April 1, 2014

Shaping a 21st-Century Defense Strategy: Reconciling Military Roles

The military’s ability to shape the security environment can be substantially improved by adopting multiple simultaneous stimulants, most prominently the national security strategy shift from deterrence and containment to cooperation and engagement. These capabilities must be sufficiently resourced so Washington’s interests can be pursued short of armed conflict where possible.

April 1, 2014

Targeting the JIIM Way: A More Inclusive Approach

Joint doctrine, where it inadequately addresses incorporating Joint, Interagency, Intergovernmental, and Multinational (JIIM) organizations into the military planning process, must be revised to give JIIM engagement its due. Moreover, greater cross-organizational exposure among partners should increase understanding and trust and get partners more fully synchronized in both planning and execution.

April 1, 2014

Airpower and Globalization Effects: Rethinking the Five Rings

The Five Rings theory may not provide quick wins against large countries with modern air defense systems, but an escalatory strategic interdiction strategy relying on capable air and navel forces to affect the most critical and vulnerable elements would apply to many crises with its nonlethal and reversible options.

April 1, 2014

Sun Tzu in Contemporary Chinese Strategy

Sun Tzu’s The Art of War cuts both ways. Its tenets work against enemies but can also strike against China. Using the general’s maxims, we can uncover inconsistencies in the grandly moral stance assumed by Chinese leaders. For instance, claims made for public consumption can be juxtaposed with demonstrable fact.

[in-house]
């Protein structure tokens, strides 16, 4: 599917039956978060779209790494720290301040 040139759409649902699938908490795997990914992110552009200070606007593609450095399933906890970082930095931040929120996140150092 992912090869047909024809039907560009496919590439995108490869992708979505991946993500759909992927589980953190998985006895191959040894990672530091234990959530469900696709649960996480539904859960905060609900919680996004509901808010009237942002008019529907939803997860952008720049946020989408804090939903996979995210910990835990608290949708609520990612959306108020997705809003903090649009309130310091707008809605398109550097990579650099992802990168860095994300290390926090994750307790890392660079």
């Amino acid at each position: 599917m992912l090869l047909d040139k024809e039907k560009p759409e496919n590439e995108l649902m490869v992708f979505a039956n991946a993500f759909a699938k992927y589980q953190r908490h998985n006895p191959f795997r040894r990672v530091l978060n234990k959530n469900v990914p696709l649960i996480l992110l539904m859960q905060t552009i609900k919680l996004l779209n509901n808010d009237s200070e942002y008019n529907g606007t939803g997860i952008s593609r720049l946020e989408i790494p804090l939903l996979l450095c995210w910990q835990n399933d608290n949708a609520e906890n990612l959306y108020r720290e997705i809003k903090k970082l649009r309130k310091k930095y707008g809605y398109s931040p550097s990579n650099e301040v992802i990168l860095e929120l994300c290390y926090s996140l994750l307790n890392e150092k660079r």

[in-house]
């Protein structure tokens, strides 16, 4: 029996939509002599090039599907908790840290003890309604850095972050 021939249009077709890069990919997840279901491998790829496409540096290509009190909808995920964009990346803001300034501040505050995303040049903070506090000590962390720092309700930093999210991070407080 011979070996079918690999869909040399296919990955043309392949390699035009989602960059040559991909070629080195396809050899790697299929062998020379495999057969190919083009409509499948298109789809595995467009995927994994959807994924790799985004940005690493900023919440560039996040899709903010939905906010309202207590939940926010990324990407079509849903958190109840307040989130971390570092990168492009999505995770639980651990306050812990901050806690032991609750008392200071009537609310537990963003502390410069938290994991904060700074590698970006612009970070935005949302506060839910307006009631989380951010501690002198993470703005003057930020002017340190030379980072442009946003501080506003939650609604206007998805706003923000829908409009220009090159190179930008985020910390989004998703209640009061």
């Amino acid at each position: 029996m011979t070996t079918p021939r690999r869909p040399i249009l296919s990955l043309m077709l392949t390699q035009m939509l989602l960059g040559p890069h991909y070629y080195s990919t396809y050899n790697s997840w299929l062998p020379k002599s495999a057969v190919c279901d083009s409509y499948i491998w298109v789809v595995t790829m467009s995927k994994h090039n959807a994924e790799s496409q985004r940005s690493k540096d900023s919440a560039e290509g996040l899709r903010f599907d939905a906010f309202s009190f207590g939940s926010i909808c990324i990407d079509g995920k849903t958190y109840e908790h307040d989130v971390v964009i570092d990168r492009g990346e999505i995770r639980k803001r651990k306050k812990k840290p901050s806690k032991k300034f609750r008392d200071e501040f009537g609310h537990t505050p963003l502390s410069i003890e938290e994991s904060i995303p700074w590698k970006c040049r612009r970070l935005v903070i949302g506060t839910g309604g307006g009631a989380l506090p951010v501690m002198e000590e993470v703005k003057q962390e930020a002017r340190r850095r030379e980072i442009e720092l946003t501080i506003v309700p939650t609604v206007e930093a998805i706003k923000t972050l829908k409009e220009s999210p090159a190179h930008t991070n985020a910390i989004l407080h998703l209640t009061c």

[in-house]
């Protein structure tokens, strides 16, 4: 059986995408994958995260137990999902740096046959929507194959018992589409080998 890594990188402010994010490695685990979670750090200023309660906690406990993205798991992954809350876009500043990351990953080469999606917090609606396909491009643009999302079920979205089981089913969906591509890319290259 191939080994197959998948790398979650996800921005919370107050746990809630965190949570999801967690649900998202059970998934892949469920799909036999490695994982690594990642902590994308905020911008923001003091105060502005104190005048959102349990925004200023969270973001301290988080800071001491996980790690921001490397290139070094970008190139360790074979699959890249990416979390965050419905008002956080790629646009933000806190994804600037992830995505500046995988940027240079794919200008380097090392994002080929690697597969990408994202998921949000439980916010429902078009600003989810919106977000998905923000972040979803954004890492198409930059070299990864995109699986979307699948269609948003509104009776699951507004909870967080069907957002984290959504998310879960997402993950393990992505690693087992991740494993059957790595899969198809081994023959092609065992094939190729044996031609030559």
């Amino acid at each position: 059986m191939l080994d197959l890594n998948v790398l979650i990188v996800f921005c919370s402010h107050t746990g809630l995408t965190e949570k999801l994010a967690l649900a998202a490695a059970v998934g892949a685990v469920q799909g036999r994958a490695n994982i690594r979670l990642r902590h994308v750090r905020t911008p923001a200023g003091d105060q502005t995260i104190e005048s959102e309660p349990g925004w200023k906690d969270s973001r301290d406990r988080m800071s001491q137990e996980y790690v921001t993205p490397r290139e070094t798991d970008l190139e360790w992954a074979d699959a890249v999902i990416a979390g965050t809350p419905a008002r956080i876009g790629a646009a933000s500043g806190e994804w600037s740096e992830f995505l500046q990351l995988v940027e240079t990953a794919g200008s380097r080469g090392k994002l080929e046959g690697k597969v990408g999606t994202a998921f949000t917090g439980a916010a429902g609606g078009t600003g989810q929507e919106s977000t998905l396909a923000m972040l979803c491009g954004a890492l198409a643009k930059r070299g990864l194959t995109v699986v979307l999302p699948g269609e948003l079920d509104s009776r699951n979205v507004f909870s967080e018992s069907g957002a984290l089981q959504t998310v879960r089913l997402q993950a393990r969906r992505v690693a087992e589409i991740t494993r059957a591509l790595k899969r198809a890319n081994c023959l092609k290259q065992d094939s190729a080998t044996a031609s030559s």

April 1, 2014

Geography Matters in Maintaining Global Mobility

Geography impacts global mobility, and USTRANSCOM works with the components, the Defense Logistics Agency, and commercial partners to overcome vast distances and to subdue the burdens of time and cost. Crises evolve rapidly and the United States must maintain its unique ability to project power anywhere, any time.

April 1, 2014

Reflections on Operation Unified Protector

Committed people accounted for the success of Operation Unified Protector in Libya. NATO and partner participants in the air-heavy campaign arrived in haste and had to find fast solutions to endless challenges and shifting capabilities requirements. Skillful leadership enabled unity to survive as the center of gravity.

April 1, 2014

Silent Watch: The Role of Army Air and Missile Defense

The Army’s G-3/5/7 represents Army air and missile defense (AMD) interests and understands that threats that have evolved in capability, complexity, and capacity; a defense strategy and policy that rely on an enduring deterrence capability; and an increasing need to maintain joint operational access to distant regions ensure its importance.

April 1, 2014

Leveraging U.S. Civilian Capabilities in Africa

Washington should pass its domestic emergency response capability along to improve the governance and economics of African nations. The “National Response Platform” (NRP) and “National Response Force” (NRF) concepts will encourage a more impactful whole-of-nation approach, helping African states become contributors to stability and economic growth and maintaining U.S. leadership.

April 1, 2014

The Case for the Junior Joint Logistics Officer Training Program

Redundancies in the training of junior logisticians could be eliminated without sacrificing the different ranks, tasks, and courses each Service utilizes. A cross-Service study suggests the need for a comprehensive and unified approach to training from entry level on through the Junior Joint Logistics Officer Training program.

April 1, 2014

Dieppe All Over Again: The Quandaries of Combined Joint Operations

The 1942 raid on Dieppe remains enshrouded in questions yet is a treasure of information to the astute student of warfare who can penetrate the ten charges most often leveled at its failure and the overall blaming frenzy, providing insight into the Western mindset and the perpetual facts of war.